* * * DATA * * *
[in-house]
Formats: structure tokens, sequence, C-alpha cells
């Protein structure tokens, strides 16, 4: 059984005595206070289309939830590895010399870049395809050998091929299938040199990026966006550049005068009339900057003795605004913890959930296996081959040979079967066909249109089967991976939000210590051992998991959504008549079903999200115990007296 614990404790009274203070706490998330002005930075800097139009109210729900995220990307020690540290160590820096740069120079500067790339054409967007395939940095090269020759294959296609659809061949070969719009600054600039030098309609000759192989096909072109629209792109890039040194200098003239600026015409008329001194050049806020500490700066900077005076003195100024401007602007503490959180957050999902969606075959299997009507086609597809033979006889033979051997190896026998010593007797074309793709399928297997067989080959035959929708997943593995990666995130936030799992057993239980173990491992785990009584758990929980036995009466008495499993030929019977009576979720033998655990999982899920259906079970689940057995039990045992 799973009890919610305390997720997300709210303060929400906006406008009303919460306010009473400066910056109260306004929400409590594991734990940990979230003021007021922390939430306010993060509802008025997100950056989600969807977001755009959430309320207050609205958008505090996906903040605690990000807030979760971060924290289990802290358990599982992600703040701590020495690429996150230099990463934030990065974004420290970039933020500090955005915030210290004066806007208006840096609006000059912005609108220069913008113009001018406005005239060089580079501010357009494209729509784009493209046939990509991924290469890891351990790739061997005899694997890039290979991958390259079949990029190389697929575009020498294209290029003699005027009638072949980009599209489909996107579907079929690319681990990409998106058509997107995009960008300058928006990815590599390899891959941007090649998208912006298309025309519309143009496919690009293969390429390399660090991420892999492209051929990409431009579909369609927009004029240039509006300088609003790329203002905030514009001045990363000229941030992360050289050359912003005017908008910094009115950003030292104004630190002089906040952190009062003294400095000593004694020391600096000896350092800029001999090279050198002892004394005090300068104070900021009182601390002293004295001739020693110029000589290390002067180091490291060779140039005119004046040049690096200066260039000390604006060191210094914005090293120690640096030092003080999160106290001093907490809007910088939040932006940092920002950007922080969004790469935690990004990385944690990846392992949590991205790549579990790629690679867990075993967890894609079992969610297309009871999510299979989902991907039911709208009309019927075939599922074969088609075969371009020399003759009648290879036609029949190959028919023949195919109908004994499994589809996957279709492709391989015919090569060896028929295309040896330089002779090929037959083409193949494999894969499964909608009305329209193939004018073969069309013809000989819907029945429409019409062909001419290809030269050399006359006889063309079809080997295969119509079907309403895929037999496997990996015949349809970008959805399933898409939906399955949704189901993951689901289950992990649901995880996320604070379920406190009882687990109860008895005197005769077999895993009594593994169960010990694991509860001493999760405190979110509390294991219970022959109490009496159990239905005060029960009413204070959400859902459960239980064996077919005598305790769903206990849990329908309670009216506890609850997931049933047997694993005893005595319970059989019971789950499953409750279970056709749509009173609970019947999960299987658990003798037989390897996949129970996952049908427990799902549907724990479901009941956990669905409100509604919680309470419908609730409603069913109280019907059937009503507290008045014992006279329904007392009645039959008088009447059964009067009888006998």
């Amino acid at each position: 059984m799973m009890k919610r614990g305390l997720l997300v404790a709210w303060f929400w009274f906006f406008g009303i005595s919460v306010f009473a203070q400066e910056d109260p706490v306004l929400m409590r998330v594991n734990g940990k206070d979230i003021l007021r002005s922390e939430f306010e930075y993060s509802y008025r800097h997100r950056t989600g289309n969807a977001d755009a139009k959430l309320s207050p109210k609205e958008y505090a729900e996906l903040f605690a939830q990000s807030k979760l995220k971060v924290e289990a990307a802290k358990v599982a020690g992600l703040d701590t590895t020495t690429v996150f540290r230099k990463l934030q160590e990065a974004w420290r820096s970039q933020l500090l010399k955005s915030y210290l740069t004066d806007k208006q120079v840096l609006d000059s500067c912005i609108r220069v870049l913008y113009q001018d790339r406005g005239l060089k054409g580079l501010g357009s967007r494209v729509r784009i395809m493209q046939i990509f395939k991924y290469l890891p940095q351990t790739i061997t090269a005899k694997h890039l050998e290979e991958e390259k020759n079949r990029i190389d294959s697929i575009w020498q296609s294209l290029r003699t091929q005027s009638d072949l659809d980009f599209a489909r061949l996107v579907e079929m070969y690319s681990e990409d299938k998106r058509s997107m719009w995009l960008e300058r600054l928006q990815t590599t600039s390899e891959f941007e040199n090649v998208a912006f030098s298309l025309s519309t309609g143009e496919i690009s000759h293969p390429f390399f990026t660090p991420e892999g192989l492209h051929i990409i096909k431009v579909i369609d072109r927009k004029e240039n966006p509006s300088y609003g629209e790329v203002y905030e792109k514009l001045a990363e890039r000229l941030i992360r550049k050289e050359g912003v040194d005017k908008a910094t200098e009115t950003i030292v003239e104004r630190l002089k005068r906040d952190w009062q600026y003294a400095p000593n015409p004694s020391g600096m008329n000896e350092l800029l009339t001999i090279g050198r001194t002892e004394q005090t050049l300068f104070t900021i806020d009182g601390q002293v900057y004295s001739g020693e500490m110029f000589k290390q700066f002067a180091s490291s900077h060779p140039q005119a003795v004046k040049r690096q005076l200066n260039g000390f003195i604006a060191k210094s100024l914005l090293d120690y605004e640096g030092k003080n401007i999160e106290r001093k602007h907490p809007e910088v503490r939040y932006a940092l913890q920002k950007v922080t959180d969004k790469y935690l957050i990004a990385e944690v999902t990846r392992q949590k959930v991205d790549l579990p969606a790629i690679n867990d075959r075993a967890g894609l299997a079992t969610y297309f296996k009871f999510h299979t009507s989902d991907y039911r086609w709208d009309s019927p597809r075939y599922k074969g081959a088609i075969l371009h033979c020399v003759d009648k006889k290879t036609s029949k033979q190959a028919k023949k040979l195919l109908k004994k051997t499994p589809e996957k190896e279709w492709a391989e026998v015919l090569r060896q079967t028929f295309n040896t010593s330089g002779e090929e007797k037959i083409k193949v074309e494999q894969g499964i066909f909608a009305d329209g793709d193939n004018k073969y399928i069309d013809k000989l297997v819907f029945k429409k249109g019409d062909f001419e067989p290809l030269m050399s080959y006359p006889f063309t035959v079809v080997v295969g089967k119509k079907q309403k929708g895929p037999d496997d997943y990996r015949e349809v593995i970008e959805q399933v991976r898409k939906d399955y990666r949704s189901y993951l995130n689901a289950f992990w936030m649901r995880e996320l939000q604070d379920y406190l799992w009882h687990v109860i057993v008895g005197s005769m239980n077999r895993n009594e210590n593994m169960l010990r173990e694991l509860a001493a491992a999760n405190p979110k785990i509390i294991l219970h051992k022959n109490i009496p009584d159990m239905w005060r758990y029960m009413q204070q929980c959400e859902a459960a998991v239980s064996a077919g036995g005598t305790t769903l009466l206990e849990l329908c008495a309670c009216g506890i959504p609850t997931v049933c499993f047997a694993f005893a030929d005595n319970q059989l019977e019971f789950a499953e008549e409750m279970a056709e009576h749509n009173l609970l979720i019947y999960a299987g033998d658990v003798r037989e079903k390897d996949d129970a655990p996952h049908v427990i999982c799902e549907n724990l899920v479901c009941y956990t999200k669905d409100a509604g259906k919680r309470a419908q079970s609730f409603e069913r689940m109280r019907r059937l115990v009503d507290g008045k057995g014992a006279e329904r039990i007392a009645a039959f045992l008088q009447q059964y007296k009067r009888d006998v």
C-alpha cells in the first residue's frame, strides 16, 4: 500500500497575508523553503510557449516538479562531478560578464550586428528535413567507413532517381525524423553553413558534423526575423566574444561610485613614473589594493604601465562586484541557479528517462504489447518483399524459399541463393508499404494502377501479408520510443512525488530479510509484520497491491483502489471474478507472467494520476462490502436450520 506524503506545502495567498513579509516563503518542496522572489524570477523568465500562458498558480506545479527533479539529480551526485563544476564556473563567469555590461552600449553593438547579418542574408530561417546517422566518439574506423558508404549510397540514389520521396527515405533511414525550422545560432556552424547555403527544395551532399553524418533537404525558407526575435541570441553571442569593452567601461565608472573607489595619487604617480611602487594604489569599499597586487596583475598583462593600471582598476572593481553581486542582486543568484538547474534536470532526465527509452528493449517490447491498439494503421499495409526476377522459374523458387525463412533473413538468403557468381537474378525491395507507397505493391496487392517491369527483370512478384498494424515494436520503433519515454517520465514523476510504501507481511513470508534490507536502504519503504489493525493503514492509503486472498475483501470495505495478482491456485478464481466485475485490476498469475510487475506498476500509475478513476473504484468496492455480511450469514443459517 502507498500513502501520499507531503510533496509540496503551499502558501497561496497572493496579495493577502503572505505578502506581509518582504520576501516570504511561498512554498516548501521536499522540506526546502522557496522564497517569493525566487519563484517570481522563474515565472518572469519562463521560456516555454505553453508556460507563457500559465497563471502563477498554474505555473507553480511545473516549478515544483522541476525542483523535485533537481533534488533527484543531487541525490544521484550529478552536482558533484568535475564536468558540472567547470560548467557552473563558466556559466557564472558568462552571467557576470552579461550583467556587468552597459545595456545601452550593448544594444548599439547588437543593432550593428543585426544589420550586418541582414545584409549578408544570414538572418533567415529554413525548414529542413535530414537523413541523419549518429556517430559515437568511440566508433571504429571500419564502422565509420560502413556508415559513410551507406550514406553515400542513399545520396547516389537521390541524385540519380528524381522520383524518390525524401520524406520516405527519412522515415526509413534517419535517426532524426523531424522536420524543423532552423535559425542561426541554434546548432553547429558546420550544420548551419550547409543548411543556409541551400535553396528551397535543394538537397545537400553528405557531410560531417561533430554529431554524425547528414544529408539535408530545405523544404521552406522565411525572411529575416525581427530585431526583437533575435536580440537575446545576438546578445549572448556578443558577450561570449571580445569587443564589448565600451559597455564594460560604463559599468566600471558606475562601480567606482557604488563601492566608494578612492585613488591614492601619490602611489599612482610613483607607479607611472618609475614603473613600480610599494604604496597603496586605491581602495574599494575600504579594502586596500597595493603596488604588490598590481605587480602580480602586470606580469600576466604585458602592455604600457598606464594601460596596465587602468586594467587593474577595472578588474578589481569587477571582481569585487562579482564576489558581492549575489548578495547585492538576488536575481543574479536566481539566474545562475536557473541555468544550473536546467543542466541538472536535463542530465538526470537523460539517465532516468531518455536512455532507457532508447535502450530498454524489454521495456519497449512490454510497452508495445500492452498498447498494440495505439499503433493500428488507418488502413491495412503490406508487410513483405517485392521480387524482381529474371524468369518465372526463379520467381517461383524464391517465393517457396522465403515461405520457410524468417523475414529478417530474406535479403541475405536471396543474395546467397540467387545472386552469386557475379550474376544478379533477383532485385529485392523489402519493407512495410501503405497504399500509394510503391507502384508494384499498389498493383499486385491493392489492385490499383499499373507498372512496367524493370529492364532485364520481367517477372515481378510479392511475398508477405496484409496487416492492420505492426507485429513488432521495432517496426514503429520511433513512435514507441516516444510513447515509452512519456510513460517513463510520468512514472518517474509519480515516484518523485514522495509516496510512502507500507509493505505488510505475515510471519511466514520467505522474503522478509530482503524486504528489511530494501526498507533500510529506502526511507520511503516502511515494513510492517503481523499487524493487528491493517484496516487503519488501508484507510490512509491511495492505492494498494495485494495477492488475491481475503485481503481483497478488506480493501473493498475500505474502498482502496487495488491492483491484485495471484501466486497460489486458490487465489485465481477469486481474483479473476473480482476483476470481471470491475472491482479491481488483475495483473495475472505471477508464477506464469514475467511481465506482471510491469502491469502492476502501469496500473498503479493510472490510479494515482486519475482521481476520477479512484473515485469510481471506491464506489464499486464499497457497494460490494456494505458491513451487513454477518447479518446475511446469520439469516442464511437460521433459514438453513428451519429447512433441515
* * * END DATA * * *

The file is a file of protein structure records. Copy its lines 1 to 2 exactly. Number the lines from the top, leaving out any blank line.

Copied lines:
[in-house]
Formats: structure tokens, sequence, C-alpha cells